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By Nicholas Godfrey, Thoroughbred Racing Commentary — Electrifying Equinox is the new top rated horse in the world after dazzling display in Dubai.

The four-year-old becomes the fourth Japanese-trained horse to reach #1, having catapulted himself to the top spot via his brilliant victory over Irish Derby winner Westover in the $6 million contest, the undoubted highlight of the Dubai World Cup undercard.

Japan’s reigning Horse of the Year, Equinox was completing a G1 hat-trick with his Sheema Classic triumph. Runner-up in a pair of Japanese Classics in 2022, he ended the world’s highest-ranked three-year-old last year after convincing victories in the Tenno Sho (Autumn) and the Arima Kinen, Japan’s end-of-season grand prix event.

Meydan, however, was different level as Equinox made all in track-record time under Christophe Lemaire for a totally dominant success over a top-class international field on his first run outside Japan. Although the winning margin was 3½ lengths, he looked as if he could have won by more if he had been asked.

The son of Japan Cup winner Kitasan Black earned a 276pt boost on TRC Rankings – enough for him to move to #1 (from #7) and thereby become the 23rd individual horse to top the rankings since we started compiling racehorse rankings in 2014. His current portfolio is worth 2086 points, putting Equinox nicely clear of Anamoe (2039pt) and Golden Sixty (1983pt).

“I knew he was the best horse and so I was happy to make the pace,” commented five-time JRA champion Lemaire.

“Race after race, he’s going up the rankings of the horses I have ridden,” added the current world #7 jockey. “It was a great, great performance against these kind of horses at the top level. I couldn’t be happier.”

Winning trainer Tetsuya Kimura (#24 from #30) said: “It was a tough field with some very strong horses but he’s a champion and he was just the best. He got the job done and made it all look so simple. I am very happy with this performance.”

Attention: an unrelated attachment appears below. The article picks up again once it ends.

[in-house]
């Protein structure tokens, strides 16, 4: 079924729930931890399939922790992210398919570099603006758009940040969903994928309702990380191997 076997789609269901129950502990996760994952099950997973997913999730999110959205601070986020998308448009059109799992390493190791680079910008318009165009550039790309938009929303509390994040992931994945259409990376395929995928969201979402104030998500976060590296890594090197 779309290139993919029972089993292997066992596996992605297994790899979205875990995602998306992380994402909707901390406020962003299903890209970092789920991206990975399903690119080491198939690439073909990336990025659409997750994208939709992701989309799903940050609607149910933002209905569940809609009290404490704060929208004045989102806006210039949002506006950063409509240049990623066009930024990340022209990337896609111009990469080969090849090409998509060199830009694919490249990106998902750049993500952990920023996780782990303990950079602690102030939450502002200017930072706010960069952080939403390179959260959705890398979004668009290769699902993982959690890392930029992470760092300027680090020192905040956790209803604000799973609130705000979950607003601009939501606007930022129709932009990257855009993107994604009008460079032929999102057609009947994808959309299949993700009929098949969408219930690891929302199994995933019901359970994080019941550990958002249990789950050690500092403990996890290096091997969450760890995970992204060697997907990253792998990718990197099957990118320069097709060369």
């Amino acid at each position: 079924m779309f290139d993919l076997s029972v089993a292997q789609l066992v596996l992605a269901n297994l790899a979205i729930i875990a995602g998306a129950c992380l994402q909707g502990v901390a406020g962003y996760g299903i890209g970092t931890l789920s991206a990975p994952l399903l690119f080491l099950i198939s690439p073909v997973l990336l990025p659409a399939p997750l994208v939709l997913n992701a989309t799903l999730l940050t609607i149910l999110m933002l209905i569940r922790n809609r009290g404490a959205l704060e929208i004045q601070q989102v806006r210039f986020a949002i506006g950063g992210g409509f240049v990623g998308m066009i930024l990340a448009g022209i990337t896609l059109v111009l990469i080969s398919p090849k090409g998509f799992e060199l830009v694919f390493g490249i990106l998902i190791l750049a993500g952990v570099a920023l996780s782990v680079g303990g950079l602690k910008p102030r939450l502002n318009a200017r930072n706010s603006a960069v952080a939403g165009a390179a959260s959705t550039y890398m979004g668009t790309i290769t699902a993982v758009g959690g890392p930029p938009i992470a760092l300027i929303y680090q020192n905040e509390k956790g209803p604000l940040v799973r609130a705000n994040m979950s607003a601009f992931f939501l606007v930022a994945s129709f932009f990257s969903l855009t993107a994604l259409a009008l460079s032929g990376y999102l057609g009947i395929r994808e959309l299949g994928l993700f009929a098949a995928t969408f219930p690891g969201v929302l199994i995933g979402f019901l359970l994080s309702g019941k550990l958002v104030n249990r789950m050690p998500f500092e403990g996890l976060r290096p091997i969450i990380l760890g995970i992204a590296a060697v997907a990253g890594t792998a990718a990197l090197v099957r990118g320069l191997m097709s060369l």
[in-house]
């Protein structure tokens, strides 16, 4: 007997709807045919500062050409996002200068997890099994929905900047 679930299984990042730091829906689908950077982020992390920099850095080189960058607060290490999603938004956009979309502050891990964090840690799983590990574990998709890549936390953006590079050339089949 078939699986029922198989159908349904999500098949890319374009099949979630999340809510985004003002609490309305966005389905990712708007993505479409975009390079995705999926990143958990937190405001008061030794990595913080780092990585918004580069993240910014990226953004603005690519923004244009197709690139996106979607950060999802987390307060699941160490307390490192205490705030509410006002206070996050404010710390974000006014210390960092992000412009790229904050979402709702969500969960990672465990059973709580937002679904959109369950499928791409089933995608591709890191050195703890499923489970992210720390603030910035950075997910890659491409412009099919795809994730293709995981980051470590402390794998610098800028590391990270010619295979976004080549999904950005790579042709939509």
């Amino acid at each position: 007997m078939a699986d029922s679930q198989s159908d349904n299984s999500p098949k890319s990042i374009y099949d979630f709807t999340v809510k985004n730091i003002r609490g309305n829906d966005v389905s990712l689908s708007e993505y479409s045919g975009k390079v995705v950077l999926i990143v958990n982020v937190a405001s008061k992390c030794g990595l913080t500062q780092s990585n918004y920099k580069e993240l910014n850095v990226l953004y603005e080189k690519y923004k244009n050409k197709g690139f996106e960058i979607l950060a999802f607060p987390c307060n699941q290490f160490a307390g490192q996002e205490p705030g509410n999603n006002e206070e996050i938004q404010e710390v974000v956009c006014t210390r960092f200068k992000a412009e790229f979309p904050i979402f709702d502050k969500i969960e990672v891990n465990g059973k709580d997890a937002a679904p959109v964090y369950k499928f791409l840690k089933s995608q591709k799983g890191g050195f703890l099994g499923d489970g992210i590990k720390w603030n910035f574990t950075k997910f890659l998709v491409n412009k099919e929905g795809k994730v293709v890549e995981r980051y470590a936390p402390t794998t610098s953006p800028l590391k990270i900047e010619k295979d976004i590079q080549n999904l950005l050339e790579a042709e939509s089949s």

After such a stunning display, thoughts immediately turned to where Equinox is likely to run in the future and he was made favourite for the Prix de l’Arc de Triomphe. However, given the likelihood of unfavourably testing ground in Paris, Kimura had indicated before Saturday’s race that the Breeders’ Cup Turf was a more likely target for any proposed overseas mission – and major targets at home such as the Tenno Sho (Autumn) and Japan Cup are likely to figure high in calculations.

Alongside his own brilliance, another factor has enabled Equinox to claim top spot since the retired Breeders’ Cup hero Flightline has now vacated the #1 position, having reached the automatic ‘cutoff’ period after which names are removed automatically.

Indeed, regular rankings watchers may note several significant movers this week, as we have amended that period to 120 days so in future any horse (or, for that matter, trainer or jockey) who has not appeared for the timespan will automatically forfeit their position. This used to be 150 days.

Partly as a result of this new method, Equinox was by no means the only significant mover in this week’s rankings. His compatriot Titleholder (+170pt, #4 from #30) leaps into the Top 5 after returning to form with an eight-length drubbing of his rivals in the G2 Nikkei Sho on soft ground at Nakayama.

The front-running five-year-old has taken high rank in the past but disappointing efforts in the Arc and Arima Kinen had seen his status diminish towards the end of 2022.

Other notable movers at Meydan were headed by Lord North (+156pt, #16 from #60), who completed a hat-trick in the Dubai Turf under Frankie Dettori (stays at #8), while Japan’s Dubai World Cup winner Ushba Tesoro (+184pt, #30 from #140) continues his rise after taking his record on dirt to six-from-seven with a come-from-behind victory as the pace largely fell apart in the $12m feature.

World Cup runner-up Algiers (+55pt, #36 from #69) emerges with great credit, too, given how the race shaped up.

Big winners elsewhere on the racing planet included West Will Power (+253pt, #17 from #137), easy winner over Pegasus World Cup hero Art Collector in the G2 New Orleans Classic at Fair Grounds.

Leading NZ mare Prowess (+240pt, #34 from #229) took her Australian debut with aplomb when landing the G1 Vinery Stud Stakes at Rosehill in Sydney.

*Racehorse rankings can be compared to similar exercises in other sports, like the golf’s world rankings or the ATP rankings in tennis.

They are formulated from the last three years of races we consider Group or Graded class all over the world and update automatically each week according to the quality of a horse’s performances and their recency, taking into account how races work out.

Equinox is the 23rd horse to lead the rankings under our revised system and the fourth Japanese-trained horse. Of them, Almond Eye (2308pts at her zenith) was #1 for the longest spell of 36 weeks. The highest-scoring horse under our system, which began ranking horses in 2014, is Winx (2694pts).

TRC Global Rankings constantly update the coefficients placed on races in each country to explain past results the best – without overfitting – and predict future ones most accurately while using only the placings and distances between runners in each race. This means that our assessment of past events is fluid, and we will occasionally revise past rankings in light of improved methodology. Our research is ongoing

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